No correlation could be found between spore release and specific weather conditions (i.e., rainfall), and therefore farmers must be aware that spores are also released during dry periods. Previous studies conducted in the same Rawsonville and Stellenbosch vineyards identified numerous arthropod species carrying Petri disease pathogen spores that could vector these to neighbouring plants.

The practice of establishing new vineyards in close proximity to old vineyards may lead to early infection during wounding and faster disease development in young vines as spores are aerially dispersed. In the current study, spore traps were also placed in newly established vineyards adjacent to the 24-year-old vineyard in Rawsonville and 30-year-old vineyard in Paarl. In these vineyards, pathogens detected in the old vineyards were also trapped in the young vineyards, including Pa. chlamydospora, Pm. minimum, Pm. sicilianum and other trunk disease pathogens. Many Phaeoacremonium species also have wide host ranges, many of which are planted in close proximity to vineyards, and these act as additional inoculum sources. This emphasises the need to adopt wound protection and control strategies as early as possible.

The pathogenicity trial conducted with nine Phaeoacremonium species found in South African vineyards for the first time on pruning wounds showed that all the Phaeoacremonium species were pathogenic. This is also in line with a previous study where Phaeoacremonium species were shown to be pathogenic when inoculated on grapevine trunks and pruning wounds.


Petri 1 Petri 2

Black vascular streaking associated with Phaeomoniella chlamydospora wound infection in a grapevine rootstock (left). In a cross-section, the occluded xylem vessels can be seen as black spots (right).


Petri 3

Example of an artificially inoculated Cabernet Sauvignon pruning wound several months after being inoculated with a Pheoacremonium spore suspension. Notice the brown to black streaking in the xylem originating from the wound.


Petri 4 Petri 4

Phaeomoniella chlamydospora fruiting bodies (pycnidia) forming in aggregates on grapevine bark (left). A closer view of the globose fruiting bodies (right).


Petri 6 Petri 7

Phaeoacremonium flask-shaped fruiting bodies (perithecia) with long necks. The fruiting bodies are sometimes hidden in deep cracks and crevices and therefore produce long necks to release their spores (left). The spores are released in sticky droplets that form at the neck opening on the tip (right). This is also an adaptation for arthropods to pick up spores and to vector these pathogens to new hosts.


Petri 8 Petri 9

Vaseline-coated microscope slide spore traps affixed to arms of infected vines (left) and visually healthy rootstock mother vines (right). The slides were replaced weekly and fungal spores were retrieved from them, cultured, counted and identified. Notice all the old pruning wounds with cracks and crevices. These are typical hiding placed for fungal fruiting bodies that produce and release spores into the air to infect nearby plants.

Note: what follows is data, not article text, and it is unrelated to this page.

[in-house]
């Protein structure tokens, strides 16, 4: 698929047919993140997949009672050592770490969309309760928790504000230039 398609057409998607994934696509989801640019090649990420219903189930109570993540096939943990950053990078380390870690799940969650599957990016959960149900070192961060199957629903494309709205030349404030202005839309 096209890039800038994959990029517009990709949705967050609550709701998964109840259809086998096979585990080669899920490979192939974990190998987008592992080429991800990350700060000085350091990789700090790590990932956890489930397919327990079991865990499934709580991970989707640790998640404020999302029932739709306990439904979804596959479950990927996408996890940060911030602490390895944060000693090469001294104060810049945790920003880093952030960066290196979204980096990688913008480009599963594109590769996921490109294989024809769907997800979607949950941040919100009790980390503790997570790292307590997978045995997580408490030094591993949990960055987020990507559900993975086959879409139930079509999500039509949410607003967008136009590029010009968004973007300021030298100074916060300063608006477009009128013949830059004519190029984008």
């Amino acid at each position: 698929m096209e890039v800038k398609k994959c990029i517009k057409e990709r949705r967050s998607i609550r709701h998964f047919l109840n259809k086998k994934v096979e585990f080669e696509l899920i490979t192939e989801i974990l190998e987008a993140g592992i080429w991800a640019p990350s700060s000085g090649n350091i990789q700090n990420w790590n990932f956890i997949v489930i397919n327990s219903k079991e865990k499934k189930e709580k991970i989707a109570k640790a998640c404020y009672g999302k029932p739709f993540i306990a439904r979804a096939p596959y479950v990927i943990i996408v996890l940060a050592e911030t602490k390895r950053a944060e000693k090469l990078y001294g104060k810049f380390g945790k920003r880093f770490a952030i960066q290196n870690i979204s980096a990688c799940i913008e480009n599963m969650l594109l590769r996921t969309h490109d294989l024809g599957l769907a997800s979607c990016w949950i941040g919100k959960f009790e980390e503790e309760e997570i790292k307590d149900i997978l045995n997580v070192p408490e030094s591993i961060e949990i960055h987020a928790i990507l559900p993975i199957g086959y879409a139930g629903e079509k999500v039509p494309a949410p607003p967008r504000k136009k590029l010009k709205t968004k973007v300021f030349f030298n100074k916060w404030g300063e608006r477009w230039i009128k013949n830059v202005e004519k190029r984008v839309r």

Fruiting bodies of Petri disease pathogens were found in several vineyards, as well as rootstock mother blocks in the Western Cape. Spore trapping studies showed that spores are released throughout the year. The high species diversity and frequency of spore release in vineyards and rootstock mother vine nurseries coinciding with traditional pruning practices emphasises the need to develop effective wound protection strategies to avoid infection of unprotected pruning wounds. The occurrence of Pa. chlamydospora and six Phaeoacremonium species in rootstock mother vine nurseries, highlights the risk of pathogen spread through infected nursery material. Pruning wound protection in rootstock mother blocks and sanitation practices during the propagation process is therefore highly recommended together with similar practices in vineyards.



Petri disease, caused by Phaeomoniella chlamydospora and Phaeoacremonium species, is one of the major grapevine trunk diseases affecting young vines in newly established vineyards. Prior to this study, no information was available on the availability of inoculum within South African vineyards and rootstock mother blocks. Not only were viable inoculum sources found within vineyards and rootstock mother blocks, but a positive correlation was found between spore release and susceptibility periods during pruning and suckering activities when spores infect wounds. These results highlight the importance of sanitation practices in nurseries and vineyards, as well as the necessity to protect wounds.



The authors thank Winetech (Project WW06/41), ARC Infruitec-Nietvoorbij, National Research Foundation and THRIP (Project ID TP2009072900007) for financial support.



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Baloyi, M.A., Mostert, L., Eskalen, A. & Halleen, F., 2016. First report of Phaeomoniella chlamydospora pycnidia as Petri disease inoculum sources in South African vineyards. Plant Disease 100: 2528.

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– For more information, contact Francois Halleen at